When shopping for goods from an online stor that is not yet registered in the VOEC-scheme, or buy goods from a private person abroad, you will in most cases have to pay import duties.
|Note: An update of this article is pending. Please note that some terms and/or references may differ from the Movement of Goods Act and the Customs Duty Act that enters into force from the 1st of January 2023.|
If the shipment has a value of less than NOK 350, including shipping costs, a transitional arrangement applies. This arrangement means that you do not have to pay import duties. Read about this arrangement here.
When the shipment has a value of more than NOK 350, including shipping costs, you must pay the following
- VAT: This is a general tax in imports of goods. The general rate is 25 % while it is 15 % on food and drinks (non-alcoholic). You have to pay VAT even though the goods are free from customs duty. This is how to calculate the VAT.
- For shipments from online shops that are registered in the VOEC-scheme the VAT will be collected upon payment. This does not apply to goods with a value of more than NOK 3000, food, goods with restrictions or goods with excise duties. Read more about the VOEC-scheme here.
- Customs duties: Most goods are free from customs duties. In short, there is only customs duty on clothing and other ready made textiles like bed linen, curtains, towels etc, and on food and drinks. The rates are determined in the Customs Tariff.
- Excise duties: This is a duty on imports of certain goods. You will find a full overview of the various excise duties on the Tax Administrations website.
- Customs clearance fee: This is a fee charged by the carrier (for instance Posten) for the Customs clearance of your shipment.
You have to pay these import duties regardless of whether the item you bought is new or used.
This is how your shipment gets cleared through customs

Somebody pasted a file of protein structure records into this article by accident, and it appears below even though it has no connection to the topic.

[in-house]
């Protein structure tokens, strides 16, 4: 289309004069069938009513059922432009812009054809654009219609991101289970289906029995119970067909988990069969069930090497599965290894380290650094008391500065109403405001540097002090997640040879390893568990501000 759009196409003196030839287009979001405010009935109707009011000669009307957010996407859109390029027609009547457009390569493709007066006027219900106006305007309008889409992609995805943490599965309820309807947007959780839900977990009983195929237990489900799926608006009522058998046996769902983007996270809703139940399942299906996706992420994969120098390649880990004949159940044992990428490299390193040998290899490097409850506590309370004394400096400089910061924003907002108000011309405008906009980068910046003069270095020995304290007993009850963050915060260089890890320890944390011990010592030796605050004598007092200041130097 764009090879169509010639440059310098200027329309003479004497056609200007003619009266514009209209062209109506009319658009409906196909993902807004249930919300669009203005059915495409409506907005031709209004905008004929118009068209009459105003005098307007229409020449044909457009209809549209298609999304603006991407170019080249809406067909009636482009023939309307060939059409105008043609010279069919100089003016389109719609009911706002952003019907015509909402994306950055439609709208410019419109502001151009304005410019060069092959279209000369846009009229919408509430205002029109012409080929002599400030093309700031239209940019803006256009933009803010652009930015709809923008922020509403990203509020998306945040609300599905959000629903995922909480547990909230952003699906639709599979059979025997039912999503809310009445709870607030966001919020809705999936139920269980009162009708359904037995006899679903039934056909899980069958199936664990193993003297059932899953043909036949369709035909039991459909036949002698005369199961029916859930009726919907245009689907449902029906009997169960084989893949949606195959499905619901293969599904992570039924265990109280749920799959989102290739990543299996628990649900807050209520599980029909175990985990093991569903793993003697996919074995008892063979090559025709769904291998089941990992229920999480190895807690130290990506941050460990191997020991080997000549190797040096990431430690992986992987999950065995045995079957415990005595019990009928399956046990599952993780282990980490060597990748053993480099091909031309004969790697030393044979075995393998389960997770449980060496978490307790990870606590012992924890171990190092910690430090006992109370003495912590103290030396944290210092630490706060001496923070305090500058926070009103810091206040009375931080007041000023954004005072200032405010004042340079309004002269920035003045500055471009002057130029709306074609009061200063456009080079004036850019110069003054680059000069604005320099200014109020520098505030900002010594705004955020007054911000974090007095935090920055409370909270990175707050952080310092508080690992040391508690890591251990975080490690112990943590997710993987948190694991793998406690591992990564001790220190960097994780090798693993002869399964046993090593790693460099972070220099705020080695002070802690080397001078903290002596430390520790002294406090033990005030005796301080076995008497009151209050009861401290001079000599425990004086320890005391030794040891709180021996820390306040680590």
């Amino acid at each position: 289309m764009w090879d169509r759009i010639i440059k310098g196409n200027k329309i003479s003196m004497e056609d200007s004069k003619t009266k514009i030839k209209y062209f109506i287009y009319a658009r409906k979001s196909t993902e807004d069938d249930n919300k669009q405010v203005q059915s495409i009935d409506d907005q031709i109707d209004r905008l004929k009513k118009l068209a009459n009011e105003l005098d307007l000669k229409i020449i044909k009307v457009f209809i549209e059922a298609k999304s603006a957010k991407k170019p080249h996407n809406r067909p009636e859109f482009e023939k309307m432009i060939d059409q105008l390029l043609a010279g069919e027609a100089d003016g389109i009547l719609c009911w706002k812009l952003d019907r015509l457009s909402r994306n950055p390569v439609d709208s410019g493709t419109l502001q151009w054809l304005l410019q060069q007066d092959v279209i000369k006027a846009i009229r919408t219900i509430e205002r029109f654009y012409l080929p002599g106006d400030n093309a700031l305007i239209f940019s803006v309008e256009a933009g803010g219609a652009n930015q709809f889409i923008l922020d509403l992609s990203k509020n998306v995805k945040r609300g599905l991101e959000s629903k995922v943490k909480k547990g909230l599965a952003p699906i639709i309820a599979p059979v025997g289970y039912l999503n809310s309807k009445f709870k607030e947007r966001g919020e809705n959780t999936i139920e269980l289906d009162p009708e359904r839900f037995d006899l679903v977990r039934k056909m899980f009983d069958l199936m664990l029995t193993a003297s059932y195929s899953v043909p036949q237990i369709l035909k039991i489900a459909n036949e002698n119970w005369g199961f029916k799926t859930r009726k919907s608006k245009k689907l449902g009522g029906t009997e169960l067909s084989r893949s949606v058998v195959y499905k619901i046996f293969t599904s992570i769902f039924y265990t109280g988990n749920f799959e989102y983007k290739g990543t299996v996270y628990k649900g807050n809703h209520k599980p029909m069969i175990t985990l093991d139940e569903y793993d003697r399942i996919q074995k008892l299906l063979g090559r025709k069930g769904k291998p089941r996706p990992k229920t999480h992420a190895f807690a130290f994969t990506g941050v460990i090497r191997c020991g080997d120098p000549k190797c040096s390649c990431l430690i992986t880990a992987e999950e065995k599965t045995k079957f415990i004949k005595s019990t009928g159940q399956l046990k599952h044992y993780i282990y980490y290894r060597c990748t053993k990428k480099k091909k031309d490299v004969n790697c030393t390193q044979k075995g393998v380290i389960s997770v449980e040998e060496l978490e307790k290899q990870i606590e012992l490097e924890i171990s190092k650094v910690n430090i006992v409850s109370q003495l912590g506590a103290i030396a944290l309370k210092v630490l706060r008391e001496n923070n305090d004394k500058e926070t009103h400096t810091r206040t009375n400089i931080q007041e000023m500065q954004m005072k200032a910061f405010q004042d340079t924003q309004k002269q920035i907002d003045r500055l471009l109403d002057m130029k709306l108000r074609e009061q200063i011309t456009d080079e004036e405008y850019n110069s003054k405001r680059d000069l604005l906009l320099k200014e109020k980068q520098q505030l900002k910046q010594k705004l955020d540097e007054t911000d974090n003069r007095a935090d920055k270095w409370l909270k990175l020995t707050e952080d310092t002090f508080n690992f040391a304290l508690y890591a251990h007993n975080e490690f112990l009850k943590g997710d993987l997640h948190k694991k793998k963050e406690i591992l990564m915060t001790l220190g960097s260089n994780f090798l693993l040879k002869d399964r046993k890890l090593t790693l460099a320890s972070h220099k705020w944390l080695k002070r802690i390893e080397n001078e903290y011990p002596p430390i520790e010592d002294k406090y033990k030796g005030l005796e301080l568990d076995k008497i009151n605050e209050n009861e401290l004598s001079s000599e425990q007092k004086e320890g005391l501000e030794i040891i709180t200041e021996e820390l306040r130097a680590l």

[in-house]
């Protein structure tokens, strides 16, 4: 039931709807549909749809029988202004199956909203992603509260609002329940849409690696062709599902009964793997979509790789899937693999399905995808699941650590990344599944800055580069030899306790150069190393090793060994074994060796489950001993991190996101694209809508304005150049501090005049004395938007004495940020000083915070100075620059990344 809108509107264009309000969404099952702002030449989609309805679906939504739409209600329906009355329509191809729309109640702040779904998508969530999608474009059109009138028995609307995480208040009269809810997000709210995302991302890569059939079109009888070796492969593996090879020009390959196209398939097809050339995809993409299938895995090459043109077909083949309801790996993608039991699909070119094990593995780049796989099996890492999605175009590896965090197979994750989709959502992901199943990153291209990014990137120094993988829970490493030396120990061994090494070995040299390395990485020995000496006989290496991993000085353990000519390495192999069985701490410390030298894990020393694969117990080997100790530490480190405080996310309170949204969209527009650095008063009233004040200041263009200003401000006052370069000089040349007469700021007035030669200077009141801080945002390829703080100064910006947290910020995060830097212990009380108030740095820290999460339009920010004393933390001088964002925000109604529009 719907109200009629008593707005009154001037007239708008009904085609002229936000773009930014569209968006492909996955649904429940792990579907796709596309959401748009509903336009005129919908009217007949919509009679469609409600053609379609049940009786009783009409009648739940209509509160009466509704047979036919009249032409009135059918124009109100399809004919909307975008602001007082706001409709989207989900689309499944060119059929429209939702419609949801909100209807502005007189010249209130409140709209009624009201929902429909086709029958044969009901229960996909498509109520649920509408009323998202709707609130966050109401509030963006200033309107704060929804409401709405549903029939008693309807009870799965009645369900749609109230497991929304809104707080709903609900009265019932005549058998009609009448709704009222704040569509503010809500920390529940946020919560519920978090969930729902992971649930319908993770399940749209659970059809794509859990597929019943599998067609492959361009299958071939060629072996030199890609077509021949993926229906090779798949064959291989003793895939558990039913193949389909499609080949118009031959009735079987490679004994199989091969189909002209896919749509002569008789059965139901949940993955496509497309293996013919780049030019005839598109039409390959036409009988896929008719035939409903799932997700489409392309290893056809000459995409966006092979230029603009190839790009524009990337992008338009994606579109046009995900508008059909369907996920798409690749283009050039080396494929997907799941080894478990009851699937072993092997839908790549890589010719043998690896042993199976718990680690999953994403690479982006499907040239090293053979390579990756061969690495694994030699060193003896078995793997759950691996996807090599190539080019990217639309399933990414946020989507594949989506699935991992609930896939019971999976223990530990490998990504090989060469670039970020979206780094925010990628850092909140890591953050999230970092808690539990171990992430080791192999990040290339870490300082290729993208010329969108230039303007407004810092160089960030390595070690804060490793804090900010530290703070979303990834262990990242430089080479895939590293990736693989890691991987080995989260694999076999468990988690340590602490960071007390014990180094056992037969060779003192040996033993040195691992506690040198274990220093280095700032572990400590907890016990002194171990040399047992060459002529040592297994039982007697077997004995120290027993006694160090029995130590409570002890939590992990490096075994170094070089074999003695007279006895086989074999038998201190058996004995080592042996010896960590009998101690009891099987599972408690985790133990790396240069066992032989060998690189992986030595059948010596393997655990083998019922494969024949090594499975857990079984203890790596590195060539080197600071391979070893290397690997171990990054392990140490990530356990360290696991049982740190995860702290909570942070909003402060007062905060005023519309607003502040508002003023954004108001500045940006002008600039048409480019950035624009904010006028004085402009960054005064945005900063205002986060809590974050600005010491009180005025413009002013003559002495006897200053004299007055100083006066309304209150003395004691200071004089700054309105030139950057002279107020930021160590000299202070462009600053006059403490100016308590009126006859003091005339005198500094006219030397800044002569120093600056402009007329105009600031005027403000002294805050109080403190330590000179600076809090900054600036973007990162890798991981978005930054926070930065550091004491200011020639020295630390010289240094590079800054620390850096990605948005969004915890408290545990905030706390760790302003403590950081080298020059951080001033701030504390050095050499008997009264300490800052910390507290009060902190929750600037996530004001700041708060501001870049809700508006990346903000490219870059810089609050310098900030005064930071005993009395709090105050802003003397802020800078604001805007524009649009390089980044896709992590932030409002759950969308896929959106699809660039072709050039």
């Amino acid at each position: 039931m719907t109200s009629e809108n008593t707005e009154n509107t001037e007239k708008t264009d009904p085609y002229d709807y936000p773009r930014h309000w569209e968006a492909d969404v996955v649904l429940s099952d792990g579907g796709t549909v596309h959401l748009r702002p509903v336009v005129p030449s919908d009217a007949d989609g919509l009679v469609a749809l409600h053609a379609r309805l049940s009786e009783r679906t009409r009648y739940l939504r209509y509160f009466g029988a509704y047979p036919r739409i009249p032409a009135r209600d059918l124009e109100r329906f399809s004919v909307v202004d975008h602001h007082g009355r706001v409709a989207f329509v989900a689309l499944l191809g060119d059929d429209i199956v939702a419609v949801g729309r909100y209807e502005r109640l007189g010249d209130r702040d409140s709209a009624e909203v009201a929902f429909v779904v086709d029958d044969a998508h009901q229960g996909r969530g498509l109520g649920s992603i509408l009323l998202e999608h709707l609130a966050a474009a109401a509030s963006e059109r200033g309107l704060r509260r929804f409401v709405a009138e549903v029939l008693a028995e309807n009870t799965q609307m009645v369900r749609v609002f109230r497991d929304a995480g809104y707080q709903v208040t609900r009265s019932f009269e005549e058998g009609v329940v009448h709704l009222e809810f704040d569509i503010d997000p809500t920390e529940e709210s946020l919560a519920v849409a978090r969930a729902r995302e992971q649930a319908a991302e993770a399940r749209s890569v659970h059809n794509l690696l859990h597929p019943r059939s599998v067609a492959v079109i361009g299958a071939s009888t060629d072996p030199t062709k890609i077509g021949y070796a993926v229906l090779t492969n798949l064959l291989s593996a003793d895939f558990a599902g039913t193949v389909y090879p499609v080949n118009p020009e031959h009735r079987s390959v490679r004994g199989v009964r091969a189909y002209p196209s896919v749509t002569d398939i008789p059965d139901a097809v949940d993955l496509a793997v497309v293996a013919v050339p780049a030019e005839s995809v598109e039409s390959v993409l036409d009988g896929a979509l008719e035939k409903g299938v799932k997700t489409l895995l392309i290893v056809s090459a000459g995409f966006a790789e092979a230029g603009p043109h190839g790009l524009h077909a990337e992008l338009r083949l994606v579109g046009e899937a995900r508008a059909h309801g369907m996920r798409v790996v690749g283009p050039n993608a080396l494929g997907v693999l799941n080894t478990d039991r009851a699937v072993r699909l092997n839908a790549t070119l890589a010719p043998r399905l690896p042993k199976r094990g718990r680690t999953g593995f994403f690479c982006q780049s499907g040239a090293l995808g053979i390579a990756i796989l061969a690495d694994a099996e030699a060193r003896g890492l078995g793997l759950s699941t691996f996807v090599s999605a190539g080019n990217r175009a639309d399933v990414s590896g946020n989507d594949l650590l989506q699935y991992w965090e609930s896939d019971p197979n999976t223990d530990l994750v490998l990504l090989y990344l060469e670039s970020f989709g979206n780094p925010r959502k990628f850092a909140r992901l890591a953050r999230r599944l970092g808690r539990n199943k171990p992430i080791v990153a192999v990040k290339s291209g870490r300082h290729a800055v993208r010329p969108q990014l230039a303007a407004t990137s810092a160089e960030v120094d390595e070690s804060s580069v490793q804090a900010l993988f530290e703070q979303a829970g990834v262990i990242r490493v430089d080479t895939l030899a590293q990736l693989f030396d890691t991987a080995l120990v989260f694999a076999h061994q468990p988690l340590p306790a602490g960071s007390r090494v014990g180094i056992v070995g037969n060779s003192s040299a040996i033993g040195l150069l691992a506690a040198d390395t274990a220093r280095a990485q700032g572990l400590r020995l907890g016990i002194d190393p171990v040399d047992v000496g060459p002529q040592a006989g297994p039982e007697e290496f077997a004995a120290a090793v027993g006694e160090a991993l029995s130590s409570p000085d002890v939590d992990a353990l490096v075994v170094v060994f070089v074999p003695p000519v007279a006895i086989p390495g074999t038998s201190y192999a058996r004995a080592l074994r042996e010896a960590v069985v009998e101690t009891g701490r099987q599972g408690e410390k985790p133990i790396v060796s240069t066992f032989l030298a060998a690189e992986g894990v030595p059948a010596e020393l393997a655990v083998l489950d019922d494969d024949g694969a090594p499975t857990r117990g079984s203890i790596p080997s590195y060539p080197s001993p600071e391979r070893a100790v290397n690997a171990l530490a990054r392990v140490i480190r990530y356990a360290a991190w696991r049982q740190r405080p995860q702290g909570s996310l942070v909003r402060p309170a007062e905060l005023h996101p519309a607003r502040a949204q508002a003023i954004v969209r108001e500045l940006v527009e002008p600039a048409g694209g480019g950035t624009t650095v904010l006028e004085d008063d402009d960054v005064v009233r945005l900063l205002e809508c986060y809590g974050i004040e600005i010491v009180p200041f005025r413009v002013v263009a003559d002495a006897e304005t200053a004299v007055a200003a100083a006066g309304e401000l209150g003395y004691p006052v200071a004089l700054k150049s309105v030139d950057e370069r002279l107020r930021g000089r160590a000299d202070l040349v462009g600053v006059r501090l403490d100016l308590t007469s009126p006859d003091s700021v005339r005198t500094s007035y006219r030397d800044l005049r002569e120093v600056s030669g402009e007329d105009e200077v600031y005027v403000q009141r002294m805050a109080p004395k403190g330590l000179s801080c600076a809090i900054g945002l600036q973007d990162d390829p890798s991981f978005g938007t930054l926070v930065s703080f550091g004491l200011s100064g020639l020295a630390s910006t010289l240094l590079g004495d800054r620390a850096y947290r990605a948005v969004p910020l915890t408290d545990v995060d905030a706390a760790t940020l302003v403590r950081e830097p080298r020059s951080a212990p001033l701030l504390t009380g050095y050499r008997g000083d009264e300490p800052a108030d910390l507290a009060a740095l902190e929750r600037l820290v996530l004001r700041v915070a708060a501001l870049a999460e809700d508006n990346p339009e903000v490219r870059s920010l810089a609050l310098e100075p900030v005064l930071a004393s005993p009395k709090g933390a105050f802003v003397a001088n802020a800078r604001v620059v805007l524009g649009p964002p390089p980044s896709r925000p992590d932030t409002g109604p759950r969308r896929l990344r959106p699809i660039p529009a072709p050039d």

When a shipment is sent to Norway, it must be cleared through customs before you can use the item. Customs clearance means calculation and payment of VAT and any other customs or excise duties. It is called customs clearance even if you do not have to pay any customs duty on the shipment.
The carrier (the company that transports and/or stores the shipment for you) will often automatically clear the shipment on your behalf. This means that it is the carrier who calculates the fees and pays this to the customs for you.
The carrier usually requires payment for storage and customs clearance. The carriers may have different names for this. Posten calls this "Pris på fortolling".
When do you have to pay?
In some cases you have to pay the fees to the carrier before you get to receive the shipment. Other times, the carrier delivers the goods to you, and you get a bill afterwards. The amount of time the carrier spends on customs clearance varies, and you must ask the transport company about this.
As a rule, the shipment is cleared through customs when you receive it. In some cases you still receive the package before it is cleared through customs. If it says on the package that you should not open it until it has been cleared through customs, or if for other reasons you are unsure whether you can open the packare or not, you can contact the transport company.
You can clear goods yourself
You can choose to clear the package yourself. Usually you save little or no money on doing this, since the carriers will usually charge you for storage and handling anyway.
If there is any excise duties or other restrictions on the item, you cannot clear it yourself.
It is possible to get a refund of the duties paid if you exhange the goods or send it back. It is also possible to get a refund of fees when an error has been made and you have paid to much in fees.
- Apply for a refund of VAT and customs duties
- How to proceed if you are sending an item to repair or service abroad
Prohibitons and restrictions
Some goods are forbidden to import by private individuals. Other goods have restrictions. This means that you must have a special permit or license to import the item.
More about restrictions can be found by the authority responsible for the regulations. Examples of goods that have restrictions are:
- medication, see The Norwegian Medicines Agencys website
- weapons, see the Polices website
- plants, see the Norwegian Food Safety Authoritys website
- foods, drinks and diatary supplements, see the Norwegian Food Safety Authoritys webside
- alcohol, read more about private import here
- endangered animals and plants, see The Norwegian Environment Agencys website
- cultural monuments and antiques
You are responsible for following the rules
The customs can control all goods that arrive in the country. You are responsible for following the rules. If it turns out you have ordered goods that are banned in Norway, you can be prosecuted.
Use of personal ID-number for customs clearance
When you declare an item to the customs, you must also state your personal ID-number. If someone other than you declares the goods on your behalf (for example the carrier), they are going to need this information from you.
You may therefore be asked to provide your personal ID-number (11 digits), when shopping from foreign online stores. If you do not want to provide this information, you can ask the online store if you can provide the number directly to the carrier if they need it.